Primarily a farming community, supplying Heinz and other food companies with the same sort of russet potatoes, sugar beets, and onions that Idaho farmers provide, Ontario also began to grow its retail economy via the lack of a state sales tax. That lured shoppers from Payette, Fruitland, and New Plymouth first, then merchants second. When big-box stores such as Home Depot and Wal-Mart came into the "micropolitan" market, they set up — you guessed it — in Ontario. Even residents uprooted, following their finances to the more favorable side of the river/border.
"Oh yeah, Payette used to be so much bigger than Ontario," said Ron Manser, a classmate and teammate of Killebrew in high school and a lifelong resident of their hometown. "At one time, Payette had every car manufacturer, every dealership here. People of Ontario would come over to this side to shop. It was a big thriving metropolis, as far as any of the towns around, much bigger than Ontario. We had everything here — four grocery stores. We had specialty shops like meat markets, shoe stores, dry goods — three or four of them. Then our good legislature passed the sales tax law, and Ontario did not have a sales tax.
"The business just completely dropped. Everybody started closing down and leaving. There's one auto dealership left. We [owned] a Ford dealership and I sold out in '91, and they consolidated it with the one in Ontario. It all went across the river."
Manser was head of the Chamber of Commerce for a time and commissioned a study. It found that because property taxes in Oregon were higher at that time, merchants still charged more for goods and services, on average, than the Payette price even after the 3 percent sales tax. Didn't matter. "We advertised the daylights out of it," Manser said. "But noooo! They weren't paying any sales tax! They'd pay more for their goods before they'd pay that."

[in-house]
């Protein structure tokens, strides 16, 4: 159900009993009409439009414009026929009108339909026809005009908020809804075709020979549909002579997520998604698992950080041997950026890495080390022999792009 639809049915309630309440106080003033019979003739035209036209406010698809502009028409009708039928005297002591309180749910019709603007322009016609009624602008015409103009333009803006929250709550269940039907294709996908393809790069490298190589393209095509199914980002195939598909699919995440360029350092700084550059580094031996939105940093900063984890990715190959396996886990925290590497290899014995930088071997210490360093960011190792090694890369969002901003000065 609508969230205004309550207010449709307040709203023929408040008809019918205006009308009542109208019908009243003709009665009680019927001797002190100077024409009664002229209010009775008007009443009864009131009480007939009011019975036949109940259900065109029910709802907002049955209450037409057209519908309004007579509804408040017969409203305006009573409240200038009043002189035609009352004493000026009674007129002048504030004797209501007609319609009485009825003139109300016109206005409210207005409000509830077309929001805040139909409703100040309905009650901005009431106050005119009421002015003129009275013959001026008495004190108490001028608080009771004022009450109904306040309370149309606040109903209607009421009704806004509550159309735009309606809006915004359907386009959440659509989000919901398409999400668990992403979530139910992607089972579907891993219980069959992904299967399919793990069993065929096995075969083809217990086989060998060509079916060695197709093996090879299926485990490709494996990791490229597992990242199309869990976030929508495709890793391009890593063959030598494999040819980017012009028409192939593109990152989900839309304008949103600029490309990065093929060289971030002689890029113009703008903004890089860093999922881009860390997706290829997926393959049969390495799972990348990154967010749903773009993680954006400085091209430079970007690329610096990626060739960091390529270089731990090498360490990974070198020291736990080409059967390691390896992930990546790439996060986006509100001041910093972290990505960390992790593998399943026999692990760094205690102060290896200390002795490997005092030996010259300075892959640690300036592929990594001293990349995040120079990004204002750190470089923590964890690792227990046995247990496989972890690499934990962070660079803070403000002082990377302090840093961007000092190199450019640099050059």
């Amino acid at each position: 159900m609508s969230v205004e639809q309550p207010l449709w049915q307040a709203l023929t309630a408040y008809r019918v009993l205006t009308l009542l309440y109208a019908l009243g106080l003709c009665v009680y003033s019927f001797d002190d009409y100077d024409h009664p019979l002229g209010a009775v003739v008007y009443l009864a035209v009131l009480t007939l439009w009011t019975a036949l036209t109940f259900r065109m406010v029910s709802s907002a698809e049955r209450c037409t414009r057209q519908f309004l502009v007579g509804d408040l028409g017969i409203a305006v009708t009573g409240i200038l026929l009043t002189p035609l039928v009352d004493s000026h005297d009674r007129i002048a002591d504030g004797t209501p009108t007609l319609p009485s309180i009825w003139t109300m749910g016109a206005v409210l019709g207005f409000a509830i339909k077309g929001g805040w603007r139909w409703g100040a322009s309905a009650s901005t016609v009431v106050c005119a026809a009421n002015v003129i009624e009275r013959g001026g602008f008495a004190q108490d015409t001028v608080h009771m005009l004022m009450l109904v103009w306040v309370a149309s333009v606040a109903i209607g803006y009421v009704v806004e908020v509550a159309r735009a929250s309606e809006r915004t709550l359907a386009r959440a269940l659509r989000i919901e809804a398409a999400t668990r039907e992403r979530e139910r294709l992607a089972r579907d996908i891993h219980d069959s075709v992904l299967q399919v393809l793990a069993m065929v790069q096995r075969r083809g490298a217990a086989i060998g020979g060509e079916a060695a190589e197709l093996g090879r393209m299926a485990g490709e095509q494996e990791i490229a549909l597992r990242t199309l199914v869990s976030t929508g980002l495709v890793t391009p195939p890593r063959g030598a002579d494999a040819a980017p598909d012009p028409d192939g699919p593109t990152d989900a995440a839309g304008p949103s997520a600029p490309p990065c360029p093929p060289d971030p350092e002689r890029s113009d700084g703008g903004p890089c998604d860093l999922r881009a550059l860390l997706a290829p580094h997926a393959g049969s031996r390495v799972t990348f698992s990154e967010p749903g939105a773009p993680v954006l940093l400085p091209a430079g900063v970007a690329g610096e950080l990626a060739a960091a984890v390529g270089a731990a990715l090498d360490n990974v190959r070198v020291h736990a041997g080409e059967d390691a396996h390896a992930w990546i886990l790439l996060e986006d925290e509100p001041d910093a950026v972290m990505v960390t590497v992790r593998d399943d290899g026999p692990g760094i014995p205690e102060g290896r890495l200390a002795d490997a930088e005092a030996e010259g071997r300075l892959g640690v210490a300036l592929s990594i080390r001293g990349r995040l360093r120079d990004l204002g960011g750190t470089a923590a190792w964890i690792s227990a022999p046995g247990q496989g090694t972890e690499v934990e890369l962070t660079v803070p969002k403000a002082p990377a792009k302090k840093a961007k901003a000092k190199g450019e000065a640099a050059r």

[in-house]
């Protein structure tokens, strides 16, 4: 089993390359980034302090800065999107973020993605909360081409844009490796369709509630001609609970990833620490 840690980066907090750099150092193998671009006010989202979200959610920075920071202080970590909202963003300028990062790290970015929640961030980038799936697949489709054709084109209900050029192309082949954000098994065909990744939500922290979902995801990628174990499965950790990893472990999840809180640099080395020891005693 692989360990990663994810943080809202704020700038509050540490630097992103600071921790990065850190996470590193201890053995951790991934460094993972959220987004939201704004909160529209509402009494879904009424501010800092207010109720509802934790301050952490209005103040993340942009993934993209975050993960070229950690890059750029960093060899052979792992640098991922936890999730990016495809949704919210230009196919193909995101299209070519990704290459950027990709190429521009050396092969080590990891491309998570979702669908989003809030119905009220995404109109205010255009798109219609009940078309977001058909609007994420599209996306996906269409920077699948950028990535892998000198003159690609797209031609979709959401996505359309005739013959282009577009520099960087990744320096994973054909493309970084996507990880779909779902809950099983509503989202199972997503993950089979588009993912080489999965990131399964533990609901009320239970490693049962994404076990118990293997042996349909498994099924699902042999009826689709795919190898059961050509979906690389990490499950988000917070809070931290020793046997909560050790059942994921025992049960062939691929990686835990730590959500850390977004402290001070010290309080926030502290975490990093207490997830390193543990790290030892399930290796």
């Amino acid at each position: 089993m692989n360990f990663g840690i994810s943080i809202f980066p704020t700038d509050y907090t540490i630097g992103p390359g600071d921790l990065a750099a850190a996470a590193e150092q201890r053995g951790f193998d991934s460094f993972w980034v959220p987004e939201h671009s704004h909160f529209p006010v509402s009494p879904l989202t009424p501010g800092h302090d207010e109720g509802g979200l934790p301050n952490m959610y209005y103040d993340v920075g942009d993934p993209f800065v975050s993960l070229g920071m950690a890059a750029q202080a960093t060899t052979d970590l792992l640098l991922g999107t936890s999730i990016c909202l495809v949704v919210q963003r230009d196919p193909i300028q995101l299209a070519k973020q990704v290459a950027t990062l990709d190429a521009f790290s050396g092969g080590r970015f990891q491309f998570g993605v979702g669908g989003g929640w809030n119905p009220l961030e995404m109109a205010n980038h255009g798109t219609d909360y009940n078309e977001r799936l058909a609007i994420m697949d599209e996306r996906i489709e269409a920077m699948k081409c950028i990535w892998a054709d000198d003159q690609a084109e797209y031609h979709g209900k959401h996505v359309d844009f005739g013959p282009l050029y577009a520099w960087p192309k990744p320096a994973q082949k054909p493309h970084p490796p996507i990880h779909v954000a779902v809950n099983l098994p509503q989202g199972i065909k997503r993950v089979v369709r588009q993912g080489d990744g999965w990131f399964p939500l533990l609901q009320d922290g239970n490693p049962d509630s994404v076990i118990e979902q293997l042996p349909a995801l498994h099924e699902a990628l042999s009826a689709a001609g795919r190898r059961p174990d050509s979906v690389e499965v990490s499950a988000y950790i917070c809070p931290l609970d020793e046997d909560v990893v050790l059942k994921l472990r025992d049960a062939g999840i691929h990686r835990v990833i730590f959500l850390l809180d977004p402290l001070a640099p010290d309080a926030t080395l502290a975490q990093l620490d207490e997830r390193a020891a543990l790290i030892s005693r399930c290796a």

A rivalry between the two towns intensified, and the Killebrews took a hit for that. They had moved over to the Oregon side for a number of reasons, placing their five children in the Oregon school system and basing the auto dealership, Killebrew Motors, in Ontario. Some of those left behind — or at least those who felt that way — didn't take kindly to it and began to harbor a bit of a grudge.
"We kind of had a thing with Ontario because they kind of stole our glory," Heleker said, "and then Killebrew establishes a home there and raises his kids there. Some people felt, 'Harmon doesn't consider us his hometown anymore. He must not because, look, he's over there.' I was a little kid at that time, so to me none of that mattered. He's still Killebrew, he's my idol, he's the man, so anything he does or says ... nobody else's word means anything to me.
"But now that I'm older and one of the community leaders, I realize how wearing that was on our communities at the time. 'Our favorite son was in Ontario, too, and when he's back in the area, that's where he goes.' I really think there was a period of time where people around here, even though they still respected him and thought Harmon was the greatest thing that ever came out of Payette, there were some hard feelings. He came out of Payette, left Payette, and went to Ontario. And Harmon kind of felt that."